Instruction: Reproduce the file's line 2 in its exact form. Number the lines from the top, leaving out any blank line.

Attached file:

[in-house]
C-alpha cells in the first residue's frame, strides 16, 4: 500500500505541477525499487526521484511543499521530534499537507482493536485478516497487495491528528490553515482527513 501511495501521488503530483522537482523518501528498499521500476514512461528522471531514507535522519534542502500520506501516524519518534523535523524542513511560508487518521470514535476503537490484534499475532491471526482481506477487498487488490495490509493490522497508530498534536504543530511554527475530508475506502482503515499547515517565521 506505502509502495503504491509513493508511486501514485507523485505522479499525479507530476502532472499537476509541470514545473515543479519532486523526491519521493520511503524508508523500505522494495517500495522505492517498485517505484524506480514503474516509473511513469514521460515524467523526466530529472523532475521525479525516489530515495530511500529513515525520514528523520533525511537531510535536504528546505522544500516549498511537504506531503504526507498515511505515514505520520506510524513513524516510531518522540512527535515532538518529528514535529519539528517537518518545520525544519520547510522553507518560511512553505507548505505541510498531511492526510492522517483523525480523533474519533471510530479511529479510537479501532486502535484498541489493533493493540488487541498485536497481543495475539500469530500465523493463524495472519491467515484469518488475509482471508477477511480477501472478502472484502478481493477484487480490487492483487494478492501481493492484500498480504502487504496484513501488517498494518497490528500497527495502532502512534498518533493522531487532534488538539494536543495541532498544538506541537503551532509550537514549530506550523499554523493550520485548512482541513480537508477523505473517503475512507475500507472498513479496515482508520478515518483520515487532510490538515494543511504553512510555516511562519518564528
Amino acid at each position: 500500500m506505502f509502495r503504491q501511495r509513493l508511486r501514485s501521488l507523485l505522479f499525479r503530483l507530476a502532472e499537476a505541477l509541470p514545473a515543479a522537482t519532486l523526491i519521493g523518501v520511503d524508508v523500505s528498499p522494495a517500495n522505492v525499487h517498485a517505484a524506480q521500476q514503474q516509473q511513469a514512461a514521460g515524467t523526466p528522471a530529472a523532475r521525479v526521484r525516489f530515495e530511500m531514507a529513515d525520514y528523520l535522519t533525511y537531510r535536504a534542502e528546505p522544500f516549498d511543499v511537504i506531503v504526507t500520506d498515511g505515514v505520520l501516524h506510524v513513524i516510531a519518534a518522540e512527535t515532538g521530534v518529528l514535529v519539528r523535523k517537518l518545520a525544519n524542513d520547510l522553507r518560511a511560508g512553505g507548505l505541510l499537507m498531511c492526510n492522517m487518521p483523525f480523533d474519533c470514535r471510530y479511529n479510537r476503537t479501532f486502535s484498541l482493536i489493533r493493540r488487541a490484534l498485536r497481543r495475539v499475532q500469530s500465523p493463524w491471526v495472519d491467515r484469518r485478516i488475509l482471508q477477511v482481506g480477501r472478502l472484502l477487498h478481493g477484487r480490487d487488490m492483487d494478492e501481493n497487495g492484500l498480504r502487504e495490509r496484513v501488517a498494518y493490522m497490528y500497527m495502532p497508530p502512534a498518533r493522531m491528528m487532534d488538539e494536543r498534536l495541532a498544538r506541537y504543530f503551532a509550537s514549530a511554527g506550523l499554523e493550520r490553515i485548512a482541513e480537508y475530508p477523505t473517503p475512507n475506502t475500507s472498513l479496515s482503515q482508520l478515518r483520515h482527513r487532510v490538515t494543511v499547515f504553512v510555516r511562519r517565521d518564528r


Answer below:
C-alpha cells in the first residue's frame, strides 16, 4: 500500500505541477525499487526521484511543499521530534499537507482493536485478516497487495491528528490553515482527513 501511495501521488503530483522537482523518501528498499521500476514512461528522471531514507535522519534542502500520506501516524519518534523535523524542513511560508487518521470514535476503537490484534499475532491471526482481506477487498487488490495490509493490522497508530498534536504543530511554527475530508475506502482503515499547515517565521 506505502509502495503504491509513493508511486501514485507523485505522479499525479507530476502532472499537476509541470514545473515543479519532486523526491519521493520511503524508508523500505522494495517500495522505492517498485517505484524506480514503474516509473511513469514521460515524467523526466530529472523532475521525479525516489530515495530511500529513515525520514528523520533525511537531510535536504528546505522544500516549498511537504506531503504526507498515511505515514505520520506510524513513524516510531518522540512527535515532538518529528514535529519539528517537518518545520525544519520547510522553507518560511512553505507548505505541510498531511492526510492522517483523525480523533474519533471510530479511529479510537479501532486502535484498541489493533493493540488487541498485536497481543495475539500469530500465523493463524495472519491467515484469518488475509482471508477477511480477501472478502472484502478481493477484487480490487492483487494478492501481493492484500498480504502487504496484513501488517498494518497490528500497527495502532502512534498518533493522531487532534488538539494536543495541532498544538506541537503551532509550537514549530506550523499554523493550520485548512482541513480537508477523505473517503475512507475500507472498513479496515482508520478515518483520515487532510490538515494543511504553512510555516511562519518564528